Commitment: “The most common reason for being referred for psychotherapy is to help resolve a conflict. This may be a family, occupational or social problem. We all have these, but when they rise to the level of interfering with daily functioning, they are referred to as a “disorder” and warrant care.
Under workers’ compensation, the most common disorder is Somatic Symptom Disorder in which a valid physical concern, quite often pain, has resulted in changes in mood and thinking. Other disorders treated under workers’ compensation include mood disorder such as major depression and trauma related disorders such as posttraumatic stress disorder.
In all of the aforementioned cases, the goal of treatment is the specific disorder if it is proximally related to the injury. As we all know, there are patients with disorders who carried their pre-existing disorders into the injury and its aftermath. Over the course of their lives, they have a seeming commitment to their disorder(s).
While most disorders can be addressed with commitment to brief and aggressive care, there are those injured workers whose injury and its treatment spans months if not years, numerous surgeries, a large health care team and a frequent adjustment to complex drug regimens.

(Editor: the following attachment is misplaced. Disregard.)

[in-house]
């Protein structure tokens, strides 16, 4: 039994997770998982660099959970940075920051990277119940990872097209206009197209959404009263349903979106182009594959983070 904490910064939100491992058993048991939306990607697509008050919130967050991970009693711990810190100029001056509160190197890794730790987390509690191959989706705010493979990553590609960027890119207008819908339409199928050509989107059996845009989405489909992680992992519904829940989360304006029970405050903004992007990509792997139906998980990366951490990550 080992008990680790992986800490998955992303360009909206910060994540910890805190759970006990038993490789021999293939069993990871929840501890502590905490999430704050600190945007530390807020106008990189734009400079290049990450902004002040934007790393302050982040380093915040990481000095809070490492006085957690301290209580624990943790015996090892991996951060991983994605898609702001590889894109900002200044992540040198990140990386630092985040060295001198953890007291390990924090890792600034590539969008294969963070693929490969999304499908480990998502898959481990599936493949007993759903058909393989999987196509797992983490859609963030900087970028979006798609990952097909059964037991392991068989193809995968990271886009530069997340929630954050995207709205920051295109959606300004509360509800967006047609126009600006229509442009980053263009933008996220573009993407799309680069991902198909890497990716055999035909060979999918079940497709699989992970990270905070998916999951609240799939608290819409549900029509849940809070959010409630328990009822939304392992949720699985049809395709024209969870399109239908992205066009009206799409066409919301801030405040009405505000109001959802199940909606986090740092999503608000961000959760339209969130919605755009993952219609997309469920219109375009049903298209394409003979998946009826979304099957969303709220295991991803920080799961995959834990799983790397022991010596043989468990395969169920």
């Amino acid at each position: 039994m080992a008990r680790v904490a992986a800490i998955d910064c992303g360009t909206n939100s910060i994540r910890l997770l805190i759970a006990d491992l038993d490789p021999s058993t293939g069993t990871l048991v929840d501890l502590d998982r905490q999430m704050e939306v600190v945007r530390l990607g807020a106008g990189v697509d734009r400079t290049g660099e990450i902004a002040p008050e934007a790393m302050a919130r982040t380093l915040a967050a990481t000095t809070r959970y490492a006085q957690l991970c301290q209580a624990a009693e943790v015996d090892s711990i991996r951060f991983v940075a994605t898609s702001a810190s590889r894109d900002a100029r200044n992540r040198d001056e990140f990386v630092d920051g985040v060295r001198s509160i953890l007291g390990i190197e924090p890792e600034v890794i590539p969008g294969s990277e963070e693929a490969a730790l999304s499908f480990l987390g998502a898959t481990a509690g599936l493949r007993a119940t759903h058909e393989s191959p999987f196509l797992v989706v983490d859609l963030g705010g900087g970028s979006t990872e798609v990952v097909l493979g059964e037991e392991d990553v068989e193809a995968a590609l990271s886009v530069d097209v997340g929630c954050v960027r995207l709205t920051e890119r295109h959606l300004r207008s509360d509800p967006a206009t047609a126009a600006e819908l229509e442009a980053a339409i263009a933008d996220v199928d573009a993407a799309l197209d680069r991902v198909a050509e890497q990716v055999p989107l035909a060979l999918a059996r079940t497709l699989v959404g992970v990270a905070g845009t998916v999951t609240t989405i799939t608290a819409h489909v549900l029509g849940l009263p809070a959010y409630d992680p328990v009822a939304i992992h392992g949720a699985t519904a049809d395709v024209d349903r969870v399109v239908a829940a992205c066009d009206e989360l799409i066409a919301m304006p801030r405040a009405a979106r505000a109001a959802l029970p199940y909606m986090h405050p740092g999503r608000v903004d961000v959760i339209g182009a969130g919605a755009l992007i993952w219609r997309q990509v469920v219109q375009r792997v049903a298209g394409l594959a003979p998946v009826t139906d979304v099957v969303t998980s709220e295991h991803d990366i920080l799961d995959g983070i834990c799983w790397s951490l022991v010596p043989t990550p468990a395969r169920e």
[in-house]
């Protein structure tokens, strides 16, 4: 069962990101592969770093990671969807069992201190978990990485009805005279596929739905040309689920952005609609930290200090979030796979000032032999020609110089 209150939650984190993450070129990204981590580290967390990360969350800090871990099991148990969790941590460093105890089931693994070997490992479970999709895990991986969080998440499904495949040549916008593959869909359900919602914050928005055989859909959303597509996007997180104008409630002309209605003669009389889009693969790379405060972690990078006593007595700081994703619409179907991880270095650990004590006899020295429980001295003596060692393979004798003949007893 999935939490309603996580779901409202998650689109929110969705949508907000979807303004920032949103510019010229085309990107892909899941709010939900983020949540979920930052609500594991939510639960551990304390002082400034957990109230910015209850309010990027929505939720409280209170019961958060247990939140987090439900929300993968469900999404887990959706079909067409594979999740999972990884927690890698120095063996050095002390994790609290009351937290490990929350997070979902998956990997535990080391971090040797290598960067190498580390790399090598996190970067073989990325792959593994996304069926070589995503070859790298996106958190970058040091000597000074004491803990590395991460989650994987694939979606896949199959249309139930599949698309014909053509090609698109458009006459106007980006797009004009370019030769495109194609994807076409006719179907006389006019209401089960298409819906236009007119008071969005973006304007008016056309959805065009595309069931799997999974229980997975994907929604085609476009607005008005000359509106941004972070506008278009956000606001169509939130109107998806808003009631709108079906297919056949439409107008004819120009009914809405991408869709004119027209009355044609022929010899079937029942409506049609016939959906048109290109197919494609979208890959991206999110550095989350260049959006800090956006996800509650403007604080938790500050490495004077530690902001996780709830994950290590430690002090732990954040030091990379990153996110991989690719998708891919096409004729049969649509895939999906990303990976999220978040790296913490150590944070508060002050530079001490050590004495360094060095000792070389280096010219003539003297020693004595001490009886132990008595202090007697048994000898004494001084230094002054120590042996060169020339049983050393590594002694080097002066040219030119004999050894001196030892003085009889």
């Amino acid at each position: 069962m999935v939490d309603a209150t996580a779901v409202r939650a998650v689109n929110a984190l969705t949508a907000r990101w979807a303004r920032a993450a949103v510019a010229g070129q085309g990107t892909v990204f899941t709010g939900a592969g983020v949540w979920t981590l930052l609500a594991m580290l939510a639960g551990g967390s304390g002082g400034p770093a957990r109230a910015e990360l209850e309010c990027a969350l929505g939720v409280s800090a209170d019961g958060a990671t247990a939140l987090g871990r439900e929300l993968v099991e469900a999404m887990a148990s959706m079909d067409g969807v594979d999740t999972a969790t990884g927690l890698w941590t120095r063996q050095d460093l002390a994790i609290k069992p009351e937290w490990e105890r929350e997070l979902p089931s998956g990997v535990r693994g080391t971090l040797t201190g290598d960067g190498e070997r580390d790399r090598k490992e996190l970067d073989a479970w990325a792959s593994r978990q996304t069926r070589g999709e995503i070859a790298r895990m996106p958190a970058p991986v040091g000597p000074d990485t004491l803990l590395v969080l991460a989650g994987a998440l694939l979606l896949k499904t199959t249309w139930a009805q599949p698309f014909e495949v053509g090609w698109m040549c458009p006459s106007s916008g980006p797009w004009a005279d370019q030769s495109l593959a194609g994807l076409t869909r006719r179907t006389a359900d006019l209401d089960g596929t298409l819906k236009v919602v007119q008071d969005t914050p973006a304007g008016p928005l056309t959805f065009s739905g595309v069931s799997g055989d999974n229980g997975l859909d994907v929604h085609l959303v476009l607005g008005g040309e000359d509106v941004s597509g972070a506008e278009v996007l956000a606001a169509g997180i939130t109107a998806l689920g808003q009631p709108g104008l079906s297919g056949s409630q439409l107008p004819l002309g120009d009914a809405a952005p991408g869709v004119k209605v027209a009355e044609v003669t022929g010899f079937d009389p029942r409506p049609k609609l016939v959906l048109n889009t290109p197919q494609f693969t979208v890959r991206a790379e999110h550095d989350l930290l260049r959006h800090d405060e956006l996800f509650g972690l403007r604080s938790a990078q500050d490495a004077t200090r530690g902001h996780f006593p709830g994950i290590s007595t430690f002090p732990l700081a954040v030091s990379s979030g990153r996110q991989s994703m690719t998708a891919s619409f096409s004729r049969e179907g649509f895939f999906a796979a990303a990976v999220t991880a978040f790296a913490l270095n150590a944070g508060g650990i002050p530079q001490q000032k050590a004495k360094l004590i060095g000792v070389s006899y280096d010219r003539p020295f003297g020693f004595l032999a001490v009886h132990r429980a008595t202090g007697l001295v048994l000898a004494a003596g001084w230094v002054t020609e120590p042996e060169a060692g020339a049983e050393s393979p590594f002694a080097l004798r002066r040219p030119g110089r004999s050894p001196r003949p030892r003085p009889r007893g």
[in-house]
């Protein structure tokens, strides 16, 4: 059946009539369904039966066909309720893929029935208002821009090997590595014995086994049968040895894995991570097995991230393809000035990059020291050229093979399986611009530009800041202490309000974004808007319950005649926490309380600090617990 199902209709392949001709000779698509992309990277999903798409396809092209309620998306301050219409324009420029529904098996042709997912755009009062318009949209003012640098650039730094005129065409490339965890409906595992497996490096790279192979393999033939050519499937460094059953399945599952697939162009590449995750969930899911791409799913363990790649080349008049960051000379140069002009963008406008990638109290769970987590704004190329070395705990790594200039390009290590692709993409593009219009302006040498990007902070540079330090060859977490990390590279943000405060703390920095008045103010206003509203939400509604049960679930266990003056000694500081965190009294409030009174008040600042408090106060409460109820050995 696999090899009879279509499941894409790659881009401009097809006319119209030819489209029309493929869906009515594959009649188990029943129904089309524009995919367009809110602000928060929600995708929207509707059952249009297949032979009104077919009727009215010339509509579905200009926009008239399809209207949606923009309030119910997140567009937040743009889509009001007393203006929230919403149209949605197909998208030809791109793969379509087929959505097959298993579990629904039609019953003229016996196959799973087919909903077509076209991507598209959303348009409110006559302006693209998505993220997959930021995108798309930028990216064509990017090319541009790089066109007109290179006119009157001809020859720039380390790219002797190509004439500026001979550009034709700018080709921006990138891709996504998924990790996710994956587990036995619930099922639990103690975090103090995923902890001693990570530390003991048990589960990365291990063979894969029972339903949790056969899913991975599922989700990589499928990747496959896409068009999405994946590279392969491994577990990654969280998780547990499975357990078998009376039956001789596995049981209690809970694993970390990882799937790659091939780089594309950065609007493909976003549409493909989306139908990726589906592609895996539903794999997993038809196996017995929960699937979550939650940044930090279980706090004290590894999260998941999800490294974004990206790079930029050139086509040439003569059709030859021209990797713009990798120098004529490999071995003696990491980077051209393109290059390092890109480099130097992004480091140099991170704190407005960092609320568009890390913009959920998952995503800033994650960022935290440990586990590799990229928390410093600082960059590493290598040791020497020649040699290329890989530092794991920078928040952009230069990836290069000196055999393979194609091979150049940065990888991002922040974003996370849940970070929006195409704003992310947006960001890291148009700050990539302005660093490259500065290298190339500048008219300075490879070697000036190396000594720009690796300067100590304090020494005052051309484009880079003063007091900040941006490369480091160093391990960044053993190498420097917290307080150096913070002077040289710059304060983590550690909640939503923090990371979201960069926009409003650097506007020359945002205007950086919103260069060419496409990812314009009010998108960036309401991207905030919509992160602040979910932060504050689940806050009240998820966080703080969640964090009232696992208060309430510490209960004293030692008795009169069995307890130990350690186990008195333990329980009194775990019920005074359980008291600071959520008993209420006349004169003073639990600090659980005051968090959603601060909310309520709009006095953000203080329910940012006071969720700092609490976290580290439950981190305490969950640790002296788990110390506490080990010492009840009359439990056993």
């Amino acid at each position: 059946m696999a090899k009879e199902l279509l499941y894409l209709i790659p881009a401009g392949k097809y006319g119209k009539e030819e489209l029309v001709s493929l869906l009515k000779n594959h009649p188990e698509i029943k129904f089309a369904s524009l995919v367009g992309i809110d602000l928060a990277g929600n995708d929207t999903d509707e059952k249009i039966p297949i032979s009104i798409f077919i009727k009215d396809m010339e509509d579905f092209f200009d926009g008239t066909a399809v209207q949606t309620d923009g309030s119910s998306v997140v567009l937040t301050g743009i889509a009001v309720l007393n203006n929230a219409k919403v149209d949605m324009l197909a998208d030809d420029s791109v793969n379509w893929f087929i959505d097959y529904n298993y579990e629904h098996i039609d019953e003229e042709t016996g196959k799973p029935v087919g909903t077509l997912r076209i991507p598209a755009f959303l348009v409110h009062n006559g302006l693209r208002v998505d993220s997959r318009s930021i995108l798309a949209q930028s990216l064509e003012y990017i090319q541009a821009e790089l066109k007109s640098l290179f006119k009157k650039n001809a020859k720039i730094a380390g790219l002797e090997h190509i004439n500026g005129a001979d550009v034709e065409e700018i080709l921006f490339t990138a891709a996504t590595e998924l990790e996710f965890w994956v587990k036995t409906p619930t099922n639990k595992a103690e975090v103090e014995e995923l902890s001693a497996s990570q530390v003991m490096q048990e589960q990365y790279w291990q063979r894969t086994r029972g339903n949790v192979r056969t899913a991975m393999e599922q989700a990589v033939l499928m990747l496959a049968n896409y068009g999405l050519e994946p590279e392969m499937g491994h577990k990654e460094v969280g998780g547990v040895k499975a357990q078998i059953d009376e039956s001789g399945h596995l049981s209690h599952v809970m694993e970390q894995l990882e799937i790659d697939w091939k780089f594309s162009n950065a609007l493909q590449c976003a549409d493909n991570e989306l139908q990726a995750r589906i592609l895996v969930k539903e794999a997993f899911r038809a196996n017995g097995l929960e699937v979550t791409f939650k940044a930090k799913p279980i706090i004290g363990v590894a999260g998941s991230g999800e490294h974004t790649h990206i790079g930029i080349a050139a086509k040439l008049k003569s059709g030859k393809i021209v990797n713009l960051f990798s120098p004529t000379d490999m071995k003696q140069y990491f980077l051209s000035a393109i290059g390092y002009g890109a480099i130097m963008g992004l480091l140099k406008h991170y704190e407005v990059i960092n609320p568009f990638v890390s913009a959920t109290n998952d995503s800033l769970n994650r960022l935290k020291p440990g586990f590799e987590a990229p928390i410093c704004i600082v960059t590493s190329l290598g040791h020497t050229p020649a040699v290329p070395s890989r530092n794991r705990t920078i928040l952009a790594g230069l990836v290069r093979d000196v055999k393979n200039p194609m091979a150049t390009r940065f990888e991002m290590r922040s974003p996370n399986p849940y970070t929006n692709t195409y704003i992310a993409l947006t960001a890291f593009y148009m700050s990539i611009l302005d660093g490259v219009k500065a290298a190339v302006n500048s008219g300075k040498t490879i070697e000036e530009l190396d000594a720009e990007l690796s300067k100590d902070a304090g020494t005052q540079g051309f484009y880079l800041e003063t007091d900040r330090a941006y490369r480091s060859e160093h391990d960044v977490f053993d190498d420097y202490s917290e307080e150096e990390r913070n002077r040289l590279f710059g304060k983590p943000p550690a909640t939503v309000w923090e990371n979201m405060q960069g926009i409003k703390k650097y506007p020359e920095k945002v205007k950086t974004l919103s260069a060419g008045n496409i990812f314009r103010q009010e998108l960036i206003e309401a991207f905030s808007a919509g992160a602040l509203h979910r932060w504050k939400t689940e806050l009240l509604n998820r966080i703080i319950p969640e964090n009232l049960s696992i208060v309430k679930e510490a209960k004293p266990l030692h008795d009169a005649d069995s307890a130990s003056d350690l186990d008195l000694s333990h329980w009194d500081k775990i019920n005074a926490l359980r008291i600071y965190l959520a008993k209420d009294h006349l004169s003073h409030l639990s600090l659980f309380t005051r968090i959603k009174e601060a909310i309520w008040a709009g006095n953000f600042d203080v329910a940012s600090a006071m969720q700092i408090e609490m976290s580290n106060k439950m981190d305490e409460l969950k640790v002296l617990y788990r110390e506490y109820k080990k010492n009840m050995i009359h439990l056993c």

Although she is not an injured worker, I have seen one patient for 25+ years through loss of jobs, death of family, multiple and serious health complaints, etc. I am, in fact, the only stable support system she has had, and while our contact is less than monthly, she maintains stability with the knowledge that I know, understand and have successfully assisted her in the past. This is, of course, an exception, but it does bear a comparison to the less common workers’ compensation claims.
There are injured workers who do not become depressed until after several surgeries, continued pain and serial financial loss. While this should be a matter of short term care, there are cases in which the patient finds, over time, that s/he cannot return to work in any capacity, is living each day/week/month in abject fear of what will come next. After disappointments too numerous to count, and movement rapidly between providers, there is no relationship outside their immediate household upon which they can rely.
Perhaps an arguably more fascinating aspect of injury-related psychological care is not its brevity or its length but when a case settles, few of these patients, even those seen for long periods, seek continued contact with their psychologist. There remains in their society more than a degree of embarrassment that such assistance was ever needed.